Satellites and airborne platforms should not be overlooked for regional context in onshore studies. Free and low-cost Landsat3 and ASTER (Advanced Spaceborne Thermal Emission and Reflection Radiometer) images provide information on vegetation, surface mineralogy and topography. One way to use this type of remote sensing data is to map fracture networks and major regional structures that can enhance permeability and influence the thermal history (and hence the maturity of the kerogen and hydrocarbon properties) of an area, Fig. 2.
Gravity and magnetic data are available at low cost from potential field databases.4 Integrated interpretation of gravity and magnetic data can be used to determine whether surface lineaments are superficial features, or if they are fractures or faults that extend to the basement. Deep-seated features can serve as conduits, enabling the flow of hot fluids from igneous intrusions into the sedimentary section. The convective heat flow from the hot fluid locally enhances the thermal maturity of kerogen-rich shales. If the convective heat flow advances the thermal maturity of the shale from the early oil window to peak oil generation, a sweet spot is formed.5
While those working in formation evaluation can never have enough core samples, it is amazing what can be learned from old, dry scraps of core and sidewall samples. Even if cores are badly cracked, documentation of fractures filled or coated with natural mineral cements can be valuable in assessing the natural fractures. In many low-permeability rocks, natural fractures that appear to be fully cemented can be the most permeable part of the rock.
Old samples are also valuable for geochemistry studies. Analysis yields more than just whether the organic matter is in the oil window. Total organic content can be determined, along with whether that material is prone to produce oil as opposed to gas. Assessment of the organic maturity provides insight into the gas-oil ratio and the viscosity of the oil in the formation.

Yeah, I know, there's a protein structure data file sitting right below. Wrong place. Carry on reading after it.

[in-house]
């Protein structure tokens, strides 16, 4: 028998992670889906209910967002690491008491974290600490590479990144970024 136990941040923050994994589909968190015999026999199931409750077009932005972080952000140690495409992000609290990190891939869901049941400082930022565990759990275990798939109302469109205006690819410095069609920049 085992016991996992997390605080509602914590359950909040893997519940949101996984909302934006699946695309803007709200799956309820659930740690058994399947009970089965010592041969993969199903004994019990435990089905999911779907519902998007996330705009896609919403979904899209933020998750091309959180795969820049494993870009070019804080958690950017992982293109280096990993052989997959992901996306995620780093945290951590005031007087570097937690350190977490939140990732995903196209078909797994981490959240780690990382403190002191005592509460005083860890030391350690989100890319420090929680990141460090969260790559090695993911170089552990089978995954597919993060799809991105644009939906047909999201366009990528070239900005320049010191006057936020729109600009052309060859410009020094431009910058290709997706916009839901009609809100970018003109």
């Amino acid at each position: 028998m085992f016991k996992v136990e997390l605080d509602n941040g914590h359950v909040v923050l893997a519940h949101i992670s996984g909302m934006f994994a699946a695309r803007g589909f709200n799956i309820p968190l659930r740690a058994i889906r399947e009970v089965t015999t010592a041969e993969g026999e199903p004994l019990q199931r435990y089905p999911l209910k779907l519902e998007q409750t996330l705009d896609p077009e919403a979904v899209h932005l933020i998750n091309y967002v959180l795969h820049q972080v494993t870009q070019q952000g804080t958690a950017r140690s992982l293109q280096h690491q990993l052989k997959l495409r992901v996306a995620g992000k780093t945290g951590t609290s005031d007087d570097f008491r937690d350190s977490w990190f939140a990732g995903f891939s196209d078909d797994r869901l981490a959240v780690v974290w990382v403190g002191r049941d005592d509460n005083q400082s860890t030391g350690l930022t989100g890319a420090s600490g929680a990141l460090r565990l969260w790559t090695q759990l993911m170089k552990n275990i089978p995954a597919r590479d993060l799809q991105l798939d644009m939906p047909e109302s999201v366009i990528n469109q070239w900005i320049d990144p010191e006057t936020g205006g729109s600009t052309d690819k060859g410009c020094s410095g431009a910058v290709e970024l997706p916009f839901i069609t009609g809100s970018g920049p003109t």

In some places, such as Canada, a lot of detailed well treatment and production data are in the public domain. Reservoir engineers can use this type of data to assess which fracturing treatments are most effective in different types of producing zones. This is advantageous in identifying zones that could benefit from recompletion. Large data sets may also be used to better predict decline rates, which are critical for determining economics and which properties could be attractive acquisitions.
These are just a few examples of how pre-existing data can be leveraged. As in any evaluation, the knowledge and skill of the people involved makes a big difference. We should never forget that oil is found first in someone’s mind. Regional and technical experts are essential assets.
- For example, http://crustal.usgs.gov/projects/natlgeophydb/ and http://bgi.omp.obs-mip.fr/data-products/Gravity-Databases).
- Edman, J., E. Sprunt, J. Newman, M. Ruder and J. Ellis, “More efficient and cost effective ways of evaluating and high grading unconventional plays,” SPE doi:10.15530/urtec-2014-1934251, Aug. 28, 2014.
- EOR/IOR technology: Advanced shale oil EOR methods for the DJ basin (May 2023)
- The last barrel (April 2023)
- What's new in production (April 2023)
- ShaleTech- Permian shales: Production hits new high amidst talk of looming plateau (April 2023)
- ShaleTech: Marcellus-Utica Shales (February 2023)
- Market outlook for shale gas hydraulic fracturing in Canada, the U.S., and China (January 2023)
- Applying ultra-deep LWD resistivity technology successfully in a SAGD operation (May 2019)
- Adoption of wireless intelligent completions advances (May 2019)
- Majors double down as takeaway crunch eases (April 2019)
- What’s new in well logging and formation evaluation (April 2019)
- Qualification of a 20,000-psi subsea BOP: A collaborative approach (February 2019)
- ConocoPhillips’ Greg Leveille sees rapid trajectory of technical advancement continuing (February 2019)